Federal Reserve Chairman Jerome Powell said that a Fed survey being released Thursday will show that 40% of American household that earn under $40,ooo a year jost jobs in March due to the coronavirus outbreak.
“This reversal of economic fortune has caused a level of pain that is hard to capture in words, as lives are upended amid great uncertainty about the future,” Powell said during a Peterson Institute of International Economics in Washington virtual event.
The numbers underscore perceptions that the pandemic and resulting shutdowns have impacted low-income Americans hardest and that these Americans are a major part of the current 14.7% unemployment rate.
“While we are all affected, the burden has fallen most heavily on those least able to bear it,” Powell said.
“Deaths of despair”
A new USA Today report said that there could be up to 154,000 additional “deaths of despair” from addiction and mental health problems that job loss and the isolation imposed during lockdowns can cause, according to a new study.
The British medical journal Lancet published the study, which said that longer lockdowns will result in higher overdoses, alcohol-related deaths and suicides. Preventing these deaths relies on getting economies reopened more quickly.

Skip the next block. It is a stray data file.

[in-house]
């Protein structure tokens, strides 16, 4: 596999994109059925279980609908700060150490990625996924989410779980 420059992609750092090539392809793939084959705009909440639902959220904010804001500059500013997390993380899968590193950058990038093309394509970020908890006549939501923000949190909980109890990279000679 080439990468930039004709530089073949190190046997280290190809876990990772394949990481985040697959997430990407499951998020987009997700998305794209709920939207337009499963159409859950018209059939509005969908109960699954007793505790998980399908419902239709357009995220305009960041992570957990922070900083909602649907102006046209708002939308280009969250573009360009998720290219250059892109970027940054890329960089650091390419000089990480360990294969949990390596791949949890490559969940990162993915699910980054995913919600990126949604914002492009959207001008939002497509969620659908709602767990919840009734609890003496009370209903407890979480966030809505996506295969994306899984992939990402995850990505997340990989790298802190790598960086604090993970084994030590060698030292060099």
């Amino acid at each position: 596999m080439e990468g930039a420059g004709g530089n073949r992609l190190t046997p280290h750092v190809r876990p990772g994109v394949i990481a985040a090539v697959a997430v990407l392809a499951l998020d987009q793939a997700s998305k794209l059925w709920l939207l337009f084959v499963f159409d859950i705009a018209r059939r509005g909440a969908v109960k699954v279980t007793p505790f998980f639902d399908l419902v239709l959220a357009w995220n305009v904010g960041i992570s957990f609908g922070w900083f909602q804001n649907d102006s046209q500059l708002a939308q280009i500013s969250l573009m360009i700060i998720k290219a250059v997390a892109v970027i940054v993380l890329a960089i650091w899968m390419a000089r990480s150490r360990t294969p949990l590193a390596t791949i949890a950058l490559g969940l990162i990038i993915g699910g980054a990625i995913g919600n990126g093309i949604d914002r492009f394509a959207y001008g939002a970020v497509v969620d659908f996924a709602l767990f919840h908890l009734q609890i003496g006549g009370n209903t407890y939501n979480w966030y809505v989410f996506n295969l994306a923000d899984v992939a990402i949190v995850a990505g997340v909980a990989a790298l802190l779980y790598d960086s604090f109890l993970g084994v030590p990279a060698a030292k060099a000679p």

As of May 13, there have been 82,356 deaths attributed to coronavirus in the U.S., according to Johns Hopkins University, which is only slightly more than half of the “deaths of despair” predicted. While some states are beginning to lift lockdown orders and reopen businesses, others like New York, Pennsylvania and California have said that lockdowns will continue in at least some areas for several more weeks or months.
Is another stimulus the answer?
Powell thinks another stimulus package is the answer to disproportionate layoffs among lower-income households, the Hill reported, but another few months of lockdowns may cause millions more businesses to go under, severely undercutting the jobs that will be available when unemployment benefits end.
Certainly, $3 trillion in additional federal government debt will not help these low income workers because it will only add to government costs for years to come and lead to higher taxes and fewer helpful services.
While some families have great need of further government support, another set of direct payments like the $1,2oo per person payments already made will waste billions of dollars giving more money to people who are still working and don’t really need help.
Until Powell can identify exactly which stimulus measures would help the low income people impacted by the pandemic, his observations should remain just that, without becoming a justification for wasting the majority of another $3 trillion on people who are fine economically, along with more liberal Democrat priorities that never need to see the light of day.